Sometimes it can seem frustrating to try a new recipe and not know how much of an ingredient to purchase at the store. Sometimes they give you a quantity of cauliflower in volume (2 cups), sometimes as a weight (12 ounces) and still others the cauliflower is given as a produce description (2 medium heads). But what are they really talking about? So how much is in a head of cauliflower?
In order to figure out how much is in a head of cauliflower we took a trip to the grocery store to check out the produce selection. We determined that the typical size of cauliflower is a medium head about 2 pounds in weight; this is what we chose to use for our test sample
Once the cauliflower was fully trimmed up, we removed the florets from the medium head and ended up with 3 cups of raw quality florets ready to use.
Did you know that the color of the cauliflower head depends on the variety with the most common type being white. However, it can also be found as green, purple, orange, brown and yellow. If you don't like the normal white variety, give the orange cauliflower a try - it has a delicious sweet and mild taste. Cauliflower originated from Asia Minor but today China is the largest producer of cauliflower in the world.
So in general, to answer How much cauliflower in a head it would be about 2 pounds of cauliflower or 3 to 4 cups of florets. This comes to about 1 1/2 cups per pound of cauliflower. If you are unsure, you can easily weigh the cauliflower on your grocery store scale to help calculate the quantity you are purchasing. You can also use our conversion tool below for any custom how much cauliflower is in a... measurements you need.
Cauliflower belongs to the same family as broccoli, Brussels sprouts and cabbage.
It is difficult to grow but can be planted in early spring or in fall. However, it is happiest when planted in a cool (not cold) climate.
The part of the cauliflower plant that is normally eaten is the large roundish head made up of little white flower buds called the curd.
Besides eaten raw, cauliflower is most often steamed, roasted and sautéed.
There are numerous varieties of cauliflower that take on a variety of colors. Besides white, the most common colors are orange, purple, and green.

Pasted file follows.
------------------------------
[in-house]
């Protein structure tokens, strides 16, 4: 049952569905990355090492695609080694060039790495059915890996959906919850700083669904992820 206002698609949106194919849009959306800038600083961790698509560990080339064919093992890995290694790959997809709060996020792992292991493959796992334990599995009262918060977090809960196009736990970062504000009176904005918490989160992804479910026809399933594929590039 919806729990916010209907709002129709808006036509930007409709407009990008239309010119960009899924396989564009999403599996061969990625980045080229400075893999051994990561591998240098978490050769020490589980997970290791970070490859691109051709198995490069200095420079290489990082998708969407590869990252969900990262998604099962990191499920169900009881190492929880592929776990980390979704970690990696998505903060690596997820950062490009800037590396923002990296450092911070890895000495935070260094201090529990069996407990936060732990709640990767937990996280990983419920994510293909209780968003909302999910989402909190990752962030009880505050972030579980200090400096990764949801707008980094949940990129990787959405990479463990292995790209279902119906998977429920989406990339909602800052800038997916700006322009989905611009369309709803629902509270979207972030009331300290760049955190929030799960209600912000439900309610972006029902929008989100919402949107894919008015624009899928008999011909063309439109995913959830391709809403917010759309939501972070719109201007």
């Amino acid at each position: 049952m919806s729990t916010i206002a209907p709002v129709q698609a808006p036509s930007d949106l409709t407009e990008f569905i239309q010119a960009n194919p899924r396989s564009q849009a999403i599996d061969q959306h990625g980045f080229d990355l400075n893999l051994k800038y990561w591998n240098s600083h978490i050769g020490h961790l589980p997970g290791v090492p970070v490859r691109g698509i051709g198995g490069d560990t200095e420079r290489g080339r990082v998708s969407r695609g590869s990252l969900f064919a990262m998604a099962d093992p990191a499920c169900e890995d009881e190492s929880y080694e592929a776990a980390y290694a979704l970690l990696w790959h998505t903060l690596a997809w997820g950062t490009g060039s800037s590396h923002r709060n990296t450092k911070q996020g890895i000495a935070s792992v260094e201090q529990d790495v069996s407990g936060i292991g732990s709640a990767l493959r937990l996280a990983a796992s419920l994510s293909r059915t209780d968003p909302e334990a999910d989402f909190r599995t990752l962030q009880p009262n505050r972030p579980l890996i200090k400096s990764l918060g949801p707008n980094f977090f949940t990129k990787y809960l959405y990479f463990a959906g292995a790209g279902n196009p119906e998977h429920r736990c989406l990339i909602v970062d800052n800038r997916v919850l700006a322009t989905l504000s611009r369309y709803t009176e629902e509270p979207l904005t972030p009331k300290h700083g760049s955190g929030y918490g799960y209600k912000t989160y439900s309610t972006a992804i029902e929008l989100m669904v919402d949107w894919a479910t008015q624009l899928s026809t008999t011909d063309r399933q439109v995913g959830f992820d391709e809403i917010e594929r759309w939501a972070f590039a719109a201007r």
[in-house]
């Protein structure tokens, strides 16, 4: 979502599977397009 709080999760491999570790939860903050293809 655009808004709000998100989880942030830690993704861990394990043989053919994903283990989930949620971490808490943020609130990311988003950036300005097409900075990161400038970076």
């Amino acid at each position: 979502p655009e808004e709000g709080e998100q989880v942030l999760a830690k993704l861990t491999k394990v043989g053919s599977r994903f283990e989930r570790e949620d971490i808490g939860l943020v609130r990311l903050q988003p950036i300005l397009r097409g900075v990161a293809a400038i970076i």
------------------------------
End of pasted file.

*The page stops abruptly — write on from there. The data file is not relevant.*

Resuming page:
• White: This is the most common type of cauliflower which is found in most US grocery stores. They have a white edible head and large round dark green leaves which helps keep the sun from shining on the cauliflower. It's the lack of direct sunlight that makes the head remain white.
• Orange: This hybrid variety of cauliflower has the same shape as the white one, but the curd is bright orange. You will also see it appropriately called Cheddar cauliflower. When cooked, the orange color gets even brighter.
• Purple: Both Graffiti and Purple Head cauliflower produce purple curds that are tender to chew and mild flavored. The biggest difference between these 2 purple cauliflowers is the Graffiti variety remains purple when cooked where the Purple Head turns a greenish color. Purple Head is most often eaten blanched or raw in salads in order to take advantage of its
• Green: Romanesco green cauliflower grow into smaller heads than white cauliflower. This cauliflower has a mild nutty taste and resemble the color of broccoli.
Cauliflower looks like unripe white florets that are attached to a single stem that forms a compact, cabbage-like head, called a curd. The curd is generally 6 to 7 inches in diameter. The white head grows to about 6" across and is surrounded by long roundish green leaves on the stem.
In addition to the florets, the leaves and stalk can be eaten raw or cooked. Most often raw cauliflower is part of a veggie platter that is served with a dip. Many salads contain some raw cauliflower also. When cauliflower is cooked, it is served as a side dish to meat, poultry or fish.